Customer is King – an old saying that has never been more true than now! While the one-on-one customer service of the old days might be something of the past, customers of today have more power than ever before.
To a large extend, the internet can be thanked for this increased power.
- Customers are (or can be) very well informed about products and services – just google it!
- They have access to more options and they are not limited by where they live – online shopping!
- Word of mouth has become word of keyboard. Much more powerful and trustworthy than ads, easily-accessible online forums, opinions and ratings can guide your purchasing decisions.
Of course all of the above applies to the wine industry.
You might not become a wine expert per se, but online access to wine theory is easy. You can learn how to mature, what temperature to serve at and which stemware to use. You can also easily be guided towards food and wine pairings. And then of course, your purchase options are almost unlimited. In one way or another you will be able to find your choice of wine or a similar style online, whether it is in your local grocer or have to be shipped from France. Want to get a few opinions on the wine? Go to Vivino.com
But in a world of rights, the customer’s power extends to more than purchasing decisions. Almost all countries have their own version of an advertising complaints commission to ensure responsible advertising content and a competition commission to protect the customer against unfair price fixes and restrictive business practices.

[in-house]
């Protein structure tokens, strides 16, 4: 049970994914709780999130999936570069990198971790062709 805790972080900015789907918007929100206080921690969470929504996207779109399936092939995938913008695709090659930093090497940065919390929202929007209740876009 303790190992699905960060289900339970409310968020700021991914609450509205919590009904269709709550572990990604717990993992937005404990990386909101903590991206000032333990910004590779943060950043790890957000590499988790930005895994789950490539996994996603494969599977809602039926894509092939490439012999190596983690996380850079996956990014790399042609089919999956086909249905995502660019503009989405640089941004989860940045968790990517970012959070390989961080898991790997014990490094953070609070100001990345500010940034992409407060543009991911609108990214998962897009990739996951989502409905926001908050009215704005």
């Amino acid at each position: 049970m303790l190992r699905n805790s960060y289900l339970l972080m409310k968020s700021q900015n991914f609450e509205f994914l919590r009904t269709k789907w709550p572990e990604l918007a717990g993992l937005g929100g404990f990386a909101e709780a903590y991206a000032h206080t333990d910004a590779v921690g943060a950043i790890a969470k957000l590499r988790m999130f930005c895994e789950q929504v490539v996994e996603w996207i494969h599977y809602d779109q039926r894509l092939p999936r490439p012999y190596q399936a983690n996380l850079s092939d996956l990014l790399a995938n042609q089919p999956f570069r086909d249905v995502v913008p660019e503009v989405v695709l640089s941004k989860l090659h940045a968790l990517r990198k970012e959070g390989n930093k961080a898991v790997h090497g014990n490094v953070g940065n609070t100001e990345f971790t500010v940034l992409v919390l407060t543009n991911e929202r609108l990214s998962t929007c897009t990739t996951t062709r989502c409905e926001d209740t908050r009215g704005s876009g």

Customers today also have exceptional power when it comes to matters such as sustainability, animal-rights, health… Organised activism addresses concerns of ordinary people in the form of NGO’s – independent non-government and non-profit organisations ran by volunteers.
These NGO’s serves as the watch dogs of society and keep retailers and big brands on their toes. At the same time however, smart NGO’s know that to really make a difference, they have to work with brands.
“Getting big toiletry and personal care brands to change how they buy palm oil, or persuading food firms to demand higher animal welfare standards from their livestock suppliers, creates deep, sector-wide change faster (and more cheaply) than trying to change the purchasing decisions of millions of consumers or lobbying often remote governments for legal or regulatory change.” (read more)
Of course, it is more complicated than this. There are many criteria to compile with and brands have to prioritise. At the same time, using your compatibility to enhance your profile will put you under the spotlight and hold you to a high standard.
It seems that the customer being king, is actually a good thing for the world we live in. People are much more conscious about resources and responsible about consuming. And with these high expectations of suppliers and retailers, it will become increasingly difficult to get away with irresponsible practices.